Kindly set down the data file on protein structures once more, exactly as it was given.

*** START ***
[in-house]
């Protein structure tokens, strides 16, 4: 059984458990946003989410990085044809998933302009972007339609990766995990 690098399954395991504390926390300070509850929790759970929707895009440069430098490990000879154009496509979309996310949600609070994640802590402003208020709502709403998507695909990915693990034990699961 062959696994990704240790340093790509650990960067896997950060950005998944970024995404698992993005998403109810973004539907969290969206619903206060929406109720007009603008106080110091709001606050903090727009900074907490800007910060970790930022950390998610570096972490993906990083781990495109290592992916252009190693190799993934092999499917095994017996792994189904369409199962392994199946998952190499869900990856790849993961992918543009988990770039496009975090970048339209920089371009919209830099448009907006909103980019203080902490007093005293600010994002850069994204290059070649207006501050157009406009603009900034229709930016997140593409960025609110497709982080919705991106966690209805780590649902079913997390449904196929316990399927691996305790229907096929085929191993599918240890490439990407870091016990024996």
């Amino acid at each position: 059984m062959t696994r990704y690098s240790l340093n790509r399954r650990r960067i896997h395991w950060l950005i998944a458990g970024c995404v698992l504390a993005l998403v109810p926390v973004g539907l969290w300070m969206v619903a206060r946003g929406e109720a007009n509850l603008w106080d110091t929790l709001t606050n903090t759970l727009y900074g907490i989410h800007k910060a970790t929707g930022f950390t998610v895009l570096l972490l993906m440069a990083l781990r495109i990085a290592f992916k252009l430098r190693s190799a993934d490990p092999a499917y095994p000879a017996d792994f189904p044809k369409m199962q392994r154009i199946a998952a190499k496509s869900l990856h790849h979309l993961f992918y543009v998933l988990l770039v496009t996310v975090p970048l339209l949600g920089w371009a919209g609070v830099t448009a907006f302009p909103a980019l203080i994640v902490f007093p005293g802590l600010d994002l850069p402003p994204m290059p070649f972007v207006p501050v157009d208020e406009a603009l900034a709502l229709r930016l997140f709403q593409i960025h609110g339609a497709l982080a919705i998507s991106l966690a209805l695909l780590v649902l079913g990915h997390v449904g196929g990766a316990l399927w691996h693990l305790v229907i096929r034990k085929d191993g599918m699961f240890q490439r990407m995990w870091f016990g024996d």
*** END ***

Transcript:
[in-house]
């Protein structure tokens, strides 16, 4: 059984458990946003989410990085044809998933302009972007339609990766995990 690098399954395991504390926390300070509850929790759970929707895009440069430098490990000879154009496509979309996310949600609070994640802590402003208020709502709403998507695909990915693990034990699961 062959696994990704240790340093790509650990960067896997950060950005998944970024995404698992993005998403109810973004539907969290969206619903206060929406109720007009603008106080110091709001606050903090727009900074907490800007910060970790930022950390998610570096972490993906990083781990495109290592992916252009190693190799993934092999499917095994017996792994189904369409199962392994199946998952190499869900990856790849993961992918543009988990770039496009975090970048339209920089371009919209830099448009907006909103980019203080902490007093005293600010994002850069994204290059070649207006501050157009406009603009900034229709930016997140593409960025609110497709982080919705991106966690209805780590649902079913997390449904196929316990399927691996305790229907096929085929191993599918240890490439990407870091016990024996």
């Amino acid at each position: 059984m062959t696994r990704y690098s240790l340093n790509r399954r650990r960067i896997h395991w950060l950005i998944a458990g970024c995404v698992l504390a993005l998403v109810p926390v973004g539907l969290w300070m969206v619903a206060r946003g929406e109720a007009n509850l603008w106080d110091t929790l709001t606050n903090t759970l727009y900074g907490i989410h800007k910060a970790t929707g930022f950390t998610v895009l570096l972490l993906m440069a990083l781990r495109i990085a290592f992916k252009l430098r190693s190799a993934d490990p092999a499917y095994p000879a017996d792994f189904p044809k369409m199962q392994r154009i199946a998952a190499k496509s869900l990856h790849h979309l993961f992918y543009v998933l988990l770039v496009t996310v975090p970048l339209l949600g920089w371009a919209g609070v830099t448009a907006f302009p909103a980019l203080i994640v902490f007093p005293g802590l600010d994002l850069p402003p994204m290059p070649f972007v207006p501050v157009d208020e406009a603009l900034a709502l229709r930016l997140f709403q593409i960025h609110g339609a497709l982080a919705i998507s991106l966690a209805l695909l780590v649902l079913g990915h997390v449904g196929g990766a316990l399927w691996h693990l305790v229907i096929r034990k085929d191993g599918m699961f240890q490439r990407m995990w870091f016990g024996d």